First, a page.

As for the men, well, they aren’t asked to bare all very often, if ever. By my count, it has happened only once, to actor Alfie Allen (brother of pop singer Lily) who plays the turncoatish and arrogant Iron Islander Theon Greyjoy. But Allen’s nude body is not presented as pleasurable eye candy; viewers are not persuaded to desire him but to despise him. And the man straight female fans are arguably most likely to want to see disrobe, Kit Harrington’s Jon Snow, is likely to remain bundled up in the animal skins and iron armor favored by his military brotherhood, the Night’s Watch.
Said one Twitter user, @Aurelia_Nicole, “I understand sex as a currency in Westeros but I need it to be a bit more egalitarian.”
Anna Holmes is a contributing columnist for the Style section. She is the founder of Jezebel.com.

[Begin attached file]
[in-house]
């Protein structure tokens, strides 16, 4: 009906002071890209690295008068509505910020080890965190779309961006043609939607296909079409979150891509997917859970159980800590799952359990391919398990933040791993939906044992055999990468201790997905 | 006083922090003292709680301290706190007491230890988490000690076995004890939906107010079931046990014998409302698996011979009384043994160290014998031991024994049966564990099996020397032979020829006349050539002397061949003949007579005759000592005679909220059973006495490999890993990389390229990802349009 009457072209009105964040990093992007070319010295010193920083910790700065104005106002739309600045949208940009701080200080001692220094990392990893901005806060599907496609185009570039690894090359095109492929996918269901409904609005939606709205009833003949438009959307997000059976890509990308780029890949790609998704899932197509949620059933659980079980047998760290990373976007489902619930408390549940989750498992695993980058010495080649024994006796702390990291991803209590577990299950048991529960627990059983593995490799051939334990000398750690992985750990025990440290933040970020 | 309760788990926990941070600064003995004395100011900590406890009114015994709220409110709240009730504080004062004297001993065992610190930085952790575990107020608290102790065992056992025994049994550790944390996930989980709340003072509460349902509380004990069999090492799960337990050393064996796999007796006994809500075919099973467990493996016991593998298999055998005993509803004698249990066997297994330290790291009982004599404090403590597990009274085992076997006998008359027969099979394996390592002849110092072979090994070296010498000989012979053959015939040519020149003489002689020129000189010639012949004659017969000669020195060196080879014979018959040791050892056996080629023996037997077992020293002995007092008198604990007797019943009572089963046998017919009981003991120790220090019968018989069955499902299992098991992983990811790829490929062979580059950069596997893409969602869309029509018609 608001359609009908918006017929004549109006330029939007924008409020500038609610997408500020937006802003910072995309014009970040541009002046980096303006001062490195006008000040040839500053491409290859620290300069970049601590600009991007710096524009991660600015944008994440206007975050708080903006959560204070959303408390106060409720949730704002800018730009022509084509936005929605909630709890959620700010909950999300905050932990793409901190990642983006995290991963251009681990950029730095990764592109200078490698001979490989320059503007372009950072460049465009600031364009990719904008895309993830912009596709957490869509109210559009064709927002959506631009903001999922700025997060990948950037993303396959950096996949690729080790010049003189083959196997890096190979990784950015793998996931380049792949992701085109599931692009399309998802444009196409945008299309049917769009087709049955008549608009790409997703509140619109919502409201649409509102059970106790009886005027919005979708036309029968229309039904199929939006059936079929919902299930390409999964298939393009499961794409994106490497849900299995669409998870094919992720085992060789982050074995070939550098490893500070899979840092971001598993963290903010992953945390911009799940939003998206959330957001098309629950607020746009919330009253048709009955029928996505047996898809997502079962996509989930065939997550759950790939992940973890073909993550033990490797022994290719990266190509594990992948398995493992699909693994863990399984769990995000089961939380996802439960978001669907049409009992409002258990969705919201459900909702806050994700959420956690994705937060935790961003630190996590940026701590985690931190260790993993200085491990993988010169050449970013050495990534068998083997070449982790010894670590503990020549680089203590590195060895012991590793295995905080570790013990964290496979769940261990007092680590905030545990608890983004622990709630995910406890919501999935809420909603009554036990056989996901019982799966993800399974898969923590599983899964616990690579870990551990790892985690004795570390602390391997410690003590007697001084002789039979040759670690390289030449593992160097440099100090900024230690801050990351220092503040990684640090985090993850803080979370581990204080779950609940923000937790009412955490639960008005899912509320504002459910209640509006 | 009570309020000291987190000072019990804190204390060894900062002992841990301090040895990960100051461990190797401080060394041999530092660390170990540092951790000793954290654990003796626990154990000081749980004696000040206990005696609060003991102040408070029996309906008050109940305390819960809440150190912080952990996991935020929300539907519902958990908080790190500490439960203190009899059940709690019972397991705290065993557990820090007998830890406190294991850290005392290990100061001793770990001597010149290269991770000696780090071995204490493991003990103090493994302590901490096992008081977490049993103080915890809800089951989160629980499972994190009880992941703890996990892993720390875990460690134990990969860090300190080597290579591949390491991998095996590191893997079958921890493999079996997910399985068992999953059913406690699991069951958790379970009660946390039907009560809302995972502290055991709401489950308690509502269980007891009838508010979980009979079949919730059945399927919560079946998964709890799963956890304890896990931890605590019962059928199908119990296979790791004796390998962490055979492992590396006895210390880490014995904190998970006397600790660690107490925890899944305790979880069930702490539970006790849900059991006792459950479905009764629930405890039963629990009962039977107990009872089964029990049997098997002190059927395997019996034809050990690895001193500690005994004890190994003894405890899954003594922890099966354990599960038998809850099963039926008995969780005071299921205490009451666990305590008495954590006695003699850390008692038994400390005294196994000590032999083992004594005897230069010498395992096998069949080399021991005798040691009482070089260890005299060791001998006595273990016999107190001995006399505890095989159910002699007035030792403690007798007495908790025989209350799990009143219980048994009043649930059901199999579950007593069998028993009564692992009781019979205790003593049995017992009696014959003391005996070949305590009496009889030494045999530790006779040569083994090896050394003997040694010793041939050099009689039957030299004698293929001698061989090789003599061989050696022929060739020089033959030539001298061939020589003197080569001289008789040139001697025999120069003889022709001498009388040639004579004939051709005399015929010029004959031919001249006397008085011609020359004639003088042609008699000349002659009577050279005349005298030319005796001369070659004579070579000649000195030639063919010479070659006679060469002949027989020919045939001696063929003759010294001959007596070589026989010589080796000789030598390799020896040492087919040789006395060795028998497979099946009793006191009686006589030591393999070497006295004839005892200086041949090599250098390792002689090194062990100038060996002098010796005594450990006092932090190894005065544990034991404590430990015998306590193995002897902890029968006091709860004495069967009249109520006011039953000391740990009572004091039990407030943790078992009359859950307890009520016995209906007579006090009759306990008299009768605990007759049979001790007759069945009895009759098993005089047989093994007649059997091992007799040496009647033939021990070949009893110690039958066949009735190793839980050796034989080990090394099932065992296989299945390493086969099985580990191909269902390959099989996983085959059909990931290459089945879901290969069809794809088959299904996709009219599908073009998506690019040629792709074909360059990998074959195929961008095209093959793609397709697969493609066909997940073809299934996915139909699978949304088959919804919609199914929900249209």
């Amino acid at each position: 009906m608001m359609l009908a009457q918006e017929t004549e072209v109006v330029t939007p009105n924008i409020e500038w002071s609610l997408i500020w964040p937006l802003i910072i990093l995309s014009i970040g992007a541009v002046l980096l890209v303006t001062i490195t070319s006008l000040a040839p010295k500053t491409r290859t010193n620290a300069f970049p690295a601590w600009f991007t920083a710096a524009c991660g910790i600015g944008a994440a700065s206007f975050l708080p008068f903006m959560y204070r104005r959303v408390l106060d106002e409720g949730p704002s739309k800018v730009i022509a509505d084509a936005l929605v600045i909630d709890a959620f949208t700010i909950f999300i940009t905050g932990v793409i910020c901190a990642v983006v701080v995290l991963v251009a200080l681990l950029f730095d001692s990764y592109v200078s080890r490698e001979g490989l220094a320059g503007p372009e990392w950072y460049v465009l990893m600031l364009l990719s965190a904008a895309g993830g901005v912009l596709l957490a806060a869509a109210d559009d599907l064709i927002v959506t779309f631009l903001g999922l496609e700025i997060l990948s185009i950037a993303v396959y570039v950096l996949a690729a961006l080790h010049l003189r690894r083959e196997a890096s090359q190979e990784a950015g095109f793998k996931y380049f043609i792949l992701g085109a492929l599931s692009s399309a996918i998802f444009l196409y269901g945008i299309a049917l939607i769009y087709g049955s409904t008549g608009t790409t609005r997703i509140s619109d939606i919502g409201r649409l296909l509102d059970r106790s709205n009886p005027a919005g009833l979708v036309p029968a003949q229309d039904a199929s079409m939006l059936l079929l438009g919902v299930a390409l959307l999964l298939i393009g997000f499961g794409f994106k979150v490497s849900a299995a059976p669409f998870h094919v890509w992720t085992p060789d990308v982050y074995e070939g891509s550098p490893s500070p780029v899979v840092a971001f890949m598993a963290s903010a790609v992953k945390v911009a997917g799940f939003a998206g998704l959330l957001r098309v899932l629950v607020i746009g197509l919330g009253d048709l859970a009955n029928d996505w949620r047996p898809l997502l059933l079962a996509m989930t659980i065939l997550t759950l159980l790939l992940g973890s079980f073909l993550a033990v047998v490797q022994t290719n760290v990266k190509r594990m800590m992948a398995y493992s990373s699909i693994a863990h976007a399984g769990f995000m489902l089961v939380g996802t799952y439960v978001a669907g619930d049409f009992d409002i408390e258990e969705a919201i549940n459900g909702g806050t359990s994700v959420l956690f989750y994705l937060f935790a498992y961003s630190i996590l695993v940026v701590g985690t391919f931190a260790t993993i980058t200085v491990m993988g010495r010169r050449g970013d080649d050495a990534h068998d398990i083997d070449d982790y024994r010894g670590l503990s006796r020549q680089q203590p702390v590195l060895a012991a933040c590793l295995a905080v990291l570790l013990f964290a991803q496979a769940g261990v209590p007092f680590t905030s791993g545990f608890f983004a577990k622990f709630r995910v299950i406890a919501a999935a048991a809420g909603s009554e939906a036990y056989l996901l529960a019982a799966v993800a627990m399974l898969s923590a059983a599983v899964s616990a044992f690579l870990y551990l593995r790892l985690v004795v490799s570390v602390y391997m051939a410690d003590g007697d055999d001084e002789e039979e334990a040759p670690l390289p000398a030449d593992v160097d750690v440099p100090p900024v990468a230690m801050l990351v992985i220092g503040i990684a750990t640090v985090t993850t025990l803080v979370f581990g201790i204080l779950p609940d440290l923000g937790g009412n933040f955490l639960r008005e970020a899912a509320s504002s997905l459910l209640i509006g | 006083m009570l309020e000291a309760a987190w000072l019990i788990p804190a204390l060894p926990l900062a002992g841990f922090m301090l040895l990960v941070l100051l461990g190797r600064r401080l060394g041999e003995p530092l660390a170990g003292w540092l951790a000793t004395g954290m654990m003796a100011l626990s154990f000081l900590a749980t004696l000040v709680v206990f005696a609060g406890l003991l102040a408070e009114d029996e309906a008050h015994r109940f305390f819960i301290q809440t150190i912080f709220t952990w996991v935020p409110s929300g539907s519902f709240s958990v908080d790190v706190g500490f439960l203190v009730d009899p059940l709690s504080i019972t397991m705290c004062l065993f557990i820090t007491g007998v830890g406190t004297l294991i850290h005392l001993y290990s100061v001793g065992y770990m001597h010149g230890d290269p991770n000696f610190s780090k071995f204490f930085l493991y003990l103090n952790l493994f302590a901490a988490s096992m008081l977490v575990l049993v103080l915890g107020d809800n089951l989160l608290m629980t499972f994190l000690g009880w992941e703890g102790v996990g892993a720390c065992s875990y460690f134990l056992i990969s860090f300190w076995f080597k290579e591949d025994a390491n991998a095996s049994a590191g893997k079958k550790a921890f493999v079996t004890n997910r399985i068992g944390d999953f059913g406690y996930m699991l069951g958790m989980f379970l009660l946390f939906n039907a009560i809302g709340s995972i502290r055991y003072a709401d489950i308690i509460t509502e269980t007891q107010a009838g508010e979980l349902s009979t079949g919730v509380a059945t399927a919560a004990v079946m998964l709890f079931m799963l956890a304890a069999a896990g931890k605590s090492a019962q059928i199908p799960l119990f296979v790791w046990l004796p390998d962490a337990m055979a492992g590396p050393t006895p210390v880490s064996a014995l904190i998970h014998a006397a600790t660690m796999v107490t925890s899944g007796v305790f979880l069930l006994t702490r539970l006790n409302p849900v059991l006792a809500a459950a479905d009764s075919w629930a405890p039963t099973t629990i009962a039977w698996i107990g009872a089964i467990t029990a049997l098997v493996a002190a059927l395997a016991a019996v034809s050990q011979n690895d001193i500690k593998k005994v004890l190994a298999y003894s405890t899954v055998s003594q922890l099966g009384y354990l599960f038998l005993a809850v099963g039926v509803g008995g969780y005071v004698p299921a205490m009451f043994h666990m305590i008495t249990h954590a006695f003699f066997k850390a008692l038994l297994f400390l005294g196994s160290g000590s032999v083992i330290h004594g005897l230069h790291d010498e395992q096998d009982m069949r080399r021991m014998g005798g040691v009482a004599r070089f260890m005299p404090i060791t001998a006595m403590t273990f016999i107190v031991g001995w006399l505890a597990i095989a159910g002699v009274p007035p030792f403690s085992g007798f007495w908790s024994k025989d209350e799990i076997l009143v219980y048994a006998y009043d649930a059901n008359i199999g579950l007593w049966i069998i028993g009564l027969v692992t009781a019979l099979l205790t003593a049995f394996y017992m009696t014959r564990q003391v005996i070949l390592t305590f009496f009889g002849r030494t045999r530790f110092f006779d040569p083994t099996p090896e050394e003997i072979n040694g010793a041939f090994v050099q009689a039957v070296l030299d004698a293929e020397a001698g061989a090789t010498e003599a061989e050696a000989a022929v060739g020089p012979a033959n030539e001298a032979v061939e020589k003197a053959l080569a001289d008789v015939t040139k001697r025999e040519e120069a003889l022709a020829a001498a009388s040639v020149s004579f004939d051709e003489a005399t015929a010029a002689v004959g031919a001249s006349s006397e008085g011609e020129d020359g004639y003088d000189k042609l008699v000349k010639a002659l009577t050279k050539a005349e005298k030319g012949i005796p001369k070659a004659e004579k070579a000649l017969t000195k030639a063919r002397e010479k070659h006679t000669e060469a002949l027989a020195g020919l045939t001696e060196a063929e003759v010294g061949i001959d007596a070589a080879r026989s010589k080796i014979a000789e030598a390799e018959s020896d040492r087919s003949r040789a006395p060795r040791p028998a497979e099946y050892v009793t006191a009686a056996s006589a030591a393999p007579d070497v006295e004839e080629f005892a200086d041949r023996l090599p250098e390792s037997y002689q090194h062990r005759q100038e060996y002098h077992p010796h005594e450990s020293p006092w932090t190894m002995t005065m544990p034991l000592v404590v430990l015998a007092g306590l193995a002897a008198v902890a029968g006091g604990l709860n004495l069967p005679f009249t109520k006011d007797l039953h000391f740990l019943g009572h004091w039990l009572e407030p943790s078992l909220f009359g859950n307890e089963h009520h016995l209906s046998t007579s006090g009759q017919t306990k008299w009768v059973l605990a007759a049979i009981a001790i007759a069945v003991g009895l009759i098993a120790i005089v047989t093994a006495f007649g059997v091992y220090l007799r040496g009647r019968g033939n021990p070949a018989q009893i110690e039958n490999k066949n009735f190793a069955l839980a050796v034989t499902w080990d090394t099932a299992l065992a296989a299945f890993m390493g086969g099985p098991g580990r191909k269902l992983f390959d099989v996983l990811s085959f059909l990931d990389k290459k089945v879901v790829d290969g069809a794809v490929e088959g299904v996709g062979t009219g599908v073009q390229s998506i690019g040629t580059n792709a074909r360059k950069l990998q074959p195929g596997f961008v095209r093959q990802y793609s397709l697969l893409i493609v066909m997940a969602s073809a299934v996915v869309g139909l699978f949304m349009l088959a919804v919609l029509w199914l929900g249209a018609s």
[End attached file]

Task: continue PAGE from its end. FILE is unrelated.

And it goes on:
Like the writers of “SNL,” I’m trying to have a sense of humor about “Game of Thrones” — or, at the very least, look on the bright side of all the breast-baring. It’s a great source of unintentional humor, for starters. I can often tell by the sort of dress a female character is wearing whether she is likely to disrobe. (If it has buttons, they will come undone.) I marvel at the semi-medieval society’s standards for personal grooming, which seem to anticipate the Brazilian waxes of the late 20th and early 21st centuries: I call the pubic hair pattern so often seen on Westerosi women “the King’s Landing Strip.”
Yet there is something wearying and numbing about the series’ relentless oogling of the female form. It’s a constant reminder and reinforcement of the fact that pop-culture creators make content mainly for heterosexual men and then, maybe, for everyone else. They get tiring, these continued nods to the male gaze. (The implication is either that women aren’t watching or that the women who are watching have no interest in erotic eye candy of their own.) They’re also alienating, particularly when the sex seems to serve no purpose other than to titillate. My cluck-clucks of disapproval are as much about the situating of women as sex objects as they are my own sudden and reluctant prudishness.
To read previous columns by Anna Holmes, go to wapo.st/anna-holmes.